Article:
It’s time to play...
In the movie Castaway, if Tom Hanks unearthed a copy of “Darklight”, how would that help Tom find a way off the island?
He would, by reading and reflecting upon the book, escape from the nagging world of immediate necessity into the liberating world of the Divine.
Everyone knows rock star idol Brittany Spears is always in trouble with everything you can think of. In what way could your book help her and set her life back on track?
Some people are reprobate (or is that “recidivist?”) by nature. If Spears were to be interested in reading my book, “Darklight,” she’d already be on the way to recovery!
You have a chance to appear on the hit talent show for authors, American Book Idol, and the mighty judges will determine whether your book will make it to Hollywood and become a big screenplay. What would impress them more – your book cover, an excerpt or your best review – and why?
The book cover. It’s so visual! And, hopefully, eye-catchingly dramatic! (That’s show biz, right?) It might inspire the “mighty judges” as well as screenwriters!
You have five seconds to tell us who the greatest author of all time is. In your opinion, who would that be?
Aside from me? William Shakespeare.
A homeless man was caught stealing your book out of a bookstore. When asked why he did it, he opened the book and pointed a passage out. What was that passage?
With dilithium engine sputtering/I prepare/Not boldly, perhaps/But ready just the same/To go where all men have gone before.
You have been told your book has won one free year on a billboard in any one state. What state do you feel would be best for your book and why?
State of euphoria. No, seriously, California. Because it is a land of visionaries, Jesus freaks, scientists and nature-lovers.
They’ve invented a board game using the theme of your book. What would the title of it be that would be different from your book and which retail store would they place it to make the most sales?
“Cosmic Wars.” Barnes and Noble.
The Arbor Day Foundation has decided to pick one tree in your honor because of your writing brilliance. What kind of tree is it and why did they choose that tree in relation to your book?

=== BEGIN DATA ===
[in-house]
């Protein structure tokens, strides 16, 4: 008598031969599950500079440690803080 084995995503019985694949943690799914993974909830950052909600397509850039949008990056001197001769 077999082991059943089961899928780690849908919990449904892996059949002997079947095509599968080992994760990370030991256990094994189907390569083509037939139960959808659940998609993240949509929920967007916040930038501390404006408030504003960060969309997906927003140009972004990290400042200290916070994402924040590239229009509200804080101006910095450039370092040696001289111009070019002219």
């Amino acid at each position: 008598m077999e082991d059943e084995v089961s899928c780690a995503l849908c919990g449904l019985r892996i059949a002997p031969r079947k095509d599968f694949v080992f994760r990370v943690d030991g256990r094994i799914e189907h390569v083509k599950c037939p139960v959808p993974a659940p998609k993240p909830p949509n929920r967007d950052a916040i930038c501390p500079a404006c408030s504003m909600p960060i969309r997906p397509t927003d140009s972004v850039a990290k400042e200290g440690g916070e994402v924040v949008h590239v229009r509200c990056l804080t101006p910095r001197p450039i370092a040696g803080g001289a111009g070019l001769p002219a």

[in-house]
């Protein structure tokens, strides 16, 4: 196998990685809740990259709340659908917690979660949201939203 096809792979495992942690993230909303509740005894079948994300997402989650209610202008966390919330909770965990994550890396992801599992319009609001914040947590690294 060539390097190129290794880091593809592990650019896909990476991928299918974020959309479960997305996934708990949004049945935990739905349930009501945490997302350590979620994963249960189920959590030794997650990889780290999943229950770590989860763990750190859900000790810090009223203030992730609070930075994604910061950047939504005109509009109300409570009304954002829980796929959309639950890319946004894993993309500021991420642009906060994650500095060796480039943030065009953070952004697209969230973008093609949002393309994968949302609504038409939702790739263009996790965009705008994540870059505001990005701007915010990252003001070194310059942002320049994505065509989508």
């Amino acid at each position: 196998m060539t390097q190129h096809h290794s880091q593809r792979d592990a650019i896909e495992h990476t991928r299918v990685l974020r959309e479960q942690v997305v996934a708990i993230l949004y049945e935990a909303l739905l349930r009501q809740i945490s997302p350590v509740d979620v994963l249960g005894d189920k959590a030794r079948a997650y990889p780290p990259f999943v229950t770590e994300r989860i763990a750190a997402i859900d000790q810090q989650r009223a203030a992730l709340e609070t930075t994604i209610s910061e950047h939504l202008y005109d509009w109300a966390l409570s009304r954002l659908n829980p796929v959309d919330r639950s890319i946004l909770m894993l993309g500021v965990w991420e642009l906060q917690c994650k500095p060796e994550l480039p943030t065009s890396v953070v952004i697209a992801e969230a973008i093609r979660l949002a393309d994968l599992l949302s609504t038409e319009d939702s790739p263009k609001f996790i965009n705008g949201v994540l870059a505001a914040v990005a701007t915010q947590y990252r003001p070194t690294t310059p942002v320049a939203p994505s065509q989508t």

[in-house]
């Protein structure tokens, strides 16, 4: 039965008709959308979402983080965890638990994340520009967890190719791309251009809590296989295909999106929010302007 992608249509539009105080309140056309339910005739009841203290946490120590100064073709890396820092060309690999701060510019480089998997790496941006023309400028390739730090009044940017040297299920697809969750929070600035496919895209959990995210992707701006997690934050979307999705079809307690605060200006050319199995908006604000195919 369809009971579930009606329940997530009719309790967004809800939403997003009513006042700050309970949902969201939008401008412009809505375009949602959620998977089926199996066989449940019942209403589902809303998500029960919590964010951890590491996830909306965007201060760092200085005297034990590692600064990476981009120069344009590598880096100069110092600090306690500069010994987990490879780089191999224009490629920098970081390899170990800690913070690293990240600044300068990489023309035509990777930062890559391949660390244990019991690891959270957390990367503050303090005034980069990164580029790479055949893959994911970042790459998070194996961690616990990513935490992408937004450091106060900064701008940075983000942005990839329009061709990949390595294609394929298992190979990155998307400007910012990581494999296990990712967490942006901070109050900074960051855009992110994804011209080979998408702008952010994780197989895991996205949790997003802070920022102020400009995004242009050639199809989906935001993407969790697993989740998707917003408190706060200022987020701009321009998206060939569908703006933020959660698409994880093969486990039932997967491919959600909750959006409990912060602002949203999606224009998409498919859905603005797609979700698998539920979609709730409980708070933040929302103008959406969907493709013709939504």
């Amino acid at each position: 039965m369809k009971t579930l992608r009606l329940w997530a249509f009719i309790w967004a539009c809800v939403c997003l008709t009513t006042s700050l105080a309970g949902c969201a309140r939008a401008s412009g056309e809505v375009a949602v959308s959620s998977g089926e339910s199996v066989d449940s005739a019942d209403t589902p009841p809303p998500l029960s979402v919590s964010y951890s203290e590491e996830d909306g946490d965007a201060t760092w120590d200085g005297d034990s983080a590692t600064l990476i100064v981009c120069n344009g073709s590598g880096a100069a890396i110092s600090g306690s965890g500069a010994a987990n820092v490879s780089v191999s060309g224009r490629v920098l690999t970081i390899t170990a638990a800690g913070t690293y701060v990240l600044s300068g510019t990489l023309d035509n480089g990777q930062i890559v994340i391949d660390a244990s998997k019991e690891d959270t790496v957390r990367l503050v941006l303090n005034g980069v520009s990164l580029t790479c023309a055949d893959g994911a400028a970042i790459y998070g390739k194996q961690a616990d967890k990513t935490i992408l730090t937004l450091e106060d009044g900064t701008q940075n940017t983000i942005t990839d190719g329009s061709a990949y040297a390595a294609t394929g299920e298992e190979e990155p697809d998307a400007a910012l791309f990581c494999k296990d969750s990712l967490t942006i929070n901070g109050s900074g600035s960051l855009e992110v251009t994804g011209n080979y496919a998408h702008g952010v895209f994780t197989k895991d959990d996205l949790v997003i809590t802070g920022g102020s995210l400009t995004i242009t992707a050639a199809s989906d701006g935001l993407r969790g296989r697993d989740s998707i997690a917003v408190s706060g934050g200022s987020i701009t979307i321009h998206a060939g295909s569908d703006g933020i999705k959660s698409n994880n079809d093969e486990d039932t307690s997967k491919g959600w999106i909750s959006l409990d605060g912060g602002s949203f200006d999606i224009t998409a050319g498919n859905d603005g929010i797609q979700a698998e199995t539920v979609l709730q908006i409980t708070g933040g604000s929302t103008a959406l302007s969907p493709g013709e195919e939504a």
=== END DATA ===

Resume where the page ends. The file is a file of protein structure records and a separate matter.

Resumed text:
Will an annual, flowering plant do? “Cosmos”
President Barack Obama has become the author of several books and he has requested your presence at a special hush hush meeting to discuss ways to promote it. Through luck of the draw, you were chosen. What would be the first thing you would say to Barack?
Finally, you just got word that your book has received the 2013 NY Times Bestselling Book Award and you have to attend the ceremony at the Four Seasons Hotel in Manhattan. Anyone who’s anyone will be there and it’s your shot for stardom. On stage, you must give an acceptance speech. What would you say and who would you thank?
I would thank God for whatever inspiration inheres in my poems, and for providing splendid subject-matter. That would probably empty out the place. I would not thank The NY Times, because I seriously doubt that they would deign to list my book.
Leonard H. Roller was born in Elizabeth, New Jersey. He holds a BA degree in journalism from New York University, an MA in comparative literature from Columbia University. He has worked as an actor and public relations executive whose clients included such stars as Audrey Hepburn, Kirk Douglas, Joan Crawford, Paul Newman, and others. He’s been a communications consultant for Lockheed, Mattel, and Hilton Hotels and Resorts. He has served as a French translator for the U. S. Army in France, where he spent leave time climbing in the Alps. The author of a communications training text The Profits of Persuasion (International Resources, 1986), his poems have been published in The Lyric, Pearl, The Storyteller, Deronda Review, Ancient Paths, Snowy Egret, Space and Time Magazine, Thema, California Quarterly, and many others.
His latest book is a book of poetry, Darklight.
Visit his website at www.leonardhroller.com.
From ancient Greece to the 21st century, poets have gazed at the heavens, trying to unlock the mystery and beauty of the cosmos in verse. In his charming new collection, DARKLIGHT, Leonard H. Roller, one of those poetic seekers, leavens his fascination with the cosmos and love of writing poetry with a gentle humor that will leave readers chuckling while they ponder the great celestial questions and What It All Means.
In the 77 poems in DARKLIGHT, Roller employs a range of poetic styles – from classical sonnets to free verse – to present his unique vision of such astronomical concepts as black holes, dark energy, the “Big Bang” theory, white dwarf stars , multiverses, the possible beginning and end of our universe and the existence of God.